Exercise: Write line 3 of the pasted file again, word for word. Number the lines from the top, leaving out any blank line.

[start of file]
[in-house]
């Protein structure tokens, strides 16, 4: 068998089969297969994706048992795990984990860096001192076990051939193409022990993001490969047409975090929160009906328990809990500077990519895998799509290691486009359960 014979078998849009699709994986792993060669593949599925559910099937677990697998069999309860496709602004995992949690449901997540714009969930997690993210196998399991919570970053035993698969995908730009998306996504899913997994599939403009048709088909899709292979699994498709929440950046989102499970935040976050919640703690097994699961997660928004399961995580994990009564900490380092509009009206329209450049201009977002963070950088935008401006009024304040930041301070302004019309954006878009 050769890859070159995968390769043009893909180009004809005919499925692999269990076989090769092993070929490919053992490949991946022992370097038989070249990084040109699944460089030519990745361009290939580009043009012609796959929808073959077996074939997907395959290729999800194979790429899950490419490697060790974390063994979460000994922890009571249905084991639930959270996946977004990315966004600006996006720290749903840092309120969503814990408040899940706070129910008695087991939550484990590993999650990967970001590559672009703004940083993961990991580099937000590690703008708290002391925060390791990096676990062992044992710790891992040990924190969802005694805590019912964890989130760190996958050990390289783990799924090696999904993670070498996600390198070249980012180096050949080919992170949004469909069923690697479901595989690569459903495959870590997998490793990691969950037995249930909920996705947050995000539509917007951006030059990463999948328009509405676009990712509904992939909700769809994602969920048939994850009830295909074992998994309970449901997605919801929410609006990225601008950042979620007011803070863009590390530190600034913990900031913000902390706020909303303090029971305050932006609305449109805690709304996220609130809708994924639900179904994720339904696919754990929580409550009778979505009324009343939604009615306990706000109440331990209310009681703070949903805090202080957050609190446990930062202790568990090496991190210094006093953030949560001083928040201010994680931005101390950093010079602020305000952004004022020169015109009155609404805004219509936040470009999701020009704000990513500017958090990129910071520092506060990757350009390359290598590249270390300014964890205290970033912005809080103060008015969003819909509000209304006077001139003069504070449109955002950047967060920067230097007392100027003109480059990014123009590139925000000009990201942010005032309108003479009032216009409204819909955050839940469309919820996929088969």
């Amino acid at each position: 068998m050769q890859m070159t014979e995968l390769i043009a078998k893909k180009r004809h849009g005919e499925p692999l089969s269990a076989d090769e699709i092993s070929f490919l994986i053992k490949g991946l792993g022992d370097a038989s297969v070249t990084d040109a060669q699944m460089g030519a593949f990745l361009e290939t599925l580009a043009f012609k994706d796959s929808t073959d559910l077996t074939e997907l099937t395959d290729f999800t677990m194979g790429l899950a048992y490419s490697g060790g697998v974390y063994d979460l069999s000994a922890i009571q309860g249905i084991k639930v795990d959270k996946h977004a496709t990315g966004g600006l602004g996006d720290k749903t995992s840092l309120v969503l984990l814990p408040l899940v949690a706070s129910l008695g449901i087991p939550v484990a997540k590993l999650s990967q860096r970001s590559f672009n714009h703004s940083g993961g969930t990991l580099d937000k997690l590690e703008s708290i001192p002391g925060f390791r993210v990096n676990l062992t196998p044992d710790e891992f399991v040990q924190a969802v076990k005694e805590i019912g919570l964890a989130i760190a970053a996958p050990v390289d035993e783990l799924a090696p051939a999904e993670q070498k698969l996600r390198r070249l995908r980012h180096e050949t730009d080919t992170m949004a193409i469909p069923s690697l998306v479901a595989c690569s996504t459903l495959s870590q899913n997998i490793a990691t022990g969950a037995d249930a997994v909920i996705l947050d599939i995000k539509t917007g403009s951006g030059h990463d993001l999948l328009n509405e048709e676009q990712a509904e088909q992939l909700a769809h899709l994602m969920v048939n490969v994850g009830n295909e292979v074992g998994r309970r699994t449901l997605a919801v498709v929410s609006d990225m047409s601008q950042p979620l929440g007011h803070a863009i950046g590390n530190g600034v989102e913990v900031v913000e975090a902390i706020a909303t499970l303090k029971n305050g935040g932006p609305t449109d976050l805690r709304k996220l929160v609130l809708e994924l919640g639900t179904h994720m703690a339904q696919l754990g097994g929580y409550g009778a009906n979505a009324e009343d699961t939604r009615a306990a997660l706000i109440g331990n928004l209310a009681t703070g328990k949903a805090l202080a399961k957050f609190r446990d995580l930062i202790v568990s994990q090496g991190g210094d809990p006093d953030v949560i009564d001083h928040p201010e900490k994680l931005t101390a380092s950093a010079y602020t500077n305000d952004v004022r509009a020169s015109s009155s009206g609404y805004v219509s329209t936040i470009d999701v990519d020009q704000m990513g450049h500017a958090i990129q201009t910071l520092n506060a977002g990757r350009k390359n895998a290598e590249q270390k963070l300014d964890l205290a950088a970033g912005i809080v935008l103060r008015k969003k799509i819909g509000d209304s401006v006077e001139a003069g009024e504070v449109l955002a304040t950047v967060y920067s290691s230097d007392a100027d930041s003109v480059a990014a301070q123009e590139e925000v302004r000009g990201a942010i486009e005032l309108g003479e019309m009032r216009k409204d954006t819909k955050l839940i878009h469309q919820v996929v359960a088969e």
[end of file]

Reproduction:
């Amino acid at each position: 068998m050769q890859m070159t014979e995968l390769i043009a078998k893909k180009r004809h849009g005919e499925p692999l089969s269990a076989d090769e699709i092993s070929f490919l994986i053992k490949g991946l792993g022992d370097a038989s297969v070249t990084d040109a060669q699944m460089g030519a593949f990745l361009e290939t599925l580009a043009f012609k994706d796959s929808t073959d559910l077996t074939e997907l099937t395959d290729f999800t677990m194979g790429l899950a048992y490419s490697g060790g697998v974390y063994d979460l069999s000994a922890i009571q309860g249905i084991k639930v795990d959270k996946h977004a496709t990315g966004g600006l602004g996006d720290k749903t995992s840092l309120v969503l984990l814990p408040l899940v949690a706070s129910l008695g449901i087991p939550v484990a997540k590993l999650s990967q860096r970001s590559f672009n714009h703004s940083g993961g969930t990991l580099d937000k997690l590690e703008s708290i001192p002391g925060f390791r993210v990096n676990l062992t196998p044992d710790e891992f399991v040990q924190a969802v076990k005694e805590i019912g919570l964890a989130i760190a970053a996958p050990v390289d035993e783990l799924a090696p051939a999904e993670q070498k698969l996600r390198r070249l995908r980012h180096e050949t730009d080919t992170m949004a193409i469909p069923s690697l998306v479901a595989c690569s996504t459903l495959s870590q899913n997998i490793a990691t022990g969950a037995d249930a997994v909920i996705l947050d599939i995000k539509t917007g403009s951006g030059h990463d993001l999948l328009n509405e048709e676009q990712a509904e088909q992939l909700a769809h899709l994602m969920v048939n490969v994850g009830n295909e292979v074992g998994r309970r699994t449901l997605a919801v498709v929410s609006d990225m047409s601008q950042p979620l929440g007011h803070a863009i950046g590390n530190g600034v989102e913990v900031v913000e975090a902390i706020a909303t499970l303090k029971n305050g935040g932006p609305t449109d976050l805690r709304k996220l929160v609130l809708e994924l919640g639900t179904h994720m703690a339904q696919l754990g097994g929580y409550g009778a009906n979505a009324e009343d699961t939604r009615a306990a997660l706000i109440g331990n928004l209310a009681t703070g328990k949903a805090l202080a399961k957050f609190r446990d995580l930062i202790v568990s994990q090496g991190g210094d809990p006093d953030v949560i009564d001083h928040p201010e900490k994680l931005t101390a380092s950093a010079y602020t500077n305000d952004v004022r509009a020169s015109s009155s009206g609404y805004v219509s329209t936040i470009d999701v990519d020009q704000m990513g450049h500017a958090i990129q201009t910071l520092n506060a977002g990757r350009k390359n895998a290598e590249q270390k963070l300014d964890l205290a950088a970033g912005i809080v935008l103060r008015k969003k799509i819909g509000d209304s401006v006077e001139a003069g009024e504070v449109l955002a304040t950047v967060y920067s290691s230097d007392a100027d930041s003109v480059a990014a301070q123009e590139e925000v302004r000009g990201a942010i486009e005032l309108g003479e019309m009032r216009k409204d954006t819909k955050l839940i878009h469309q919820v996929v359960a088969e």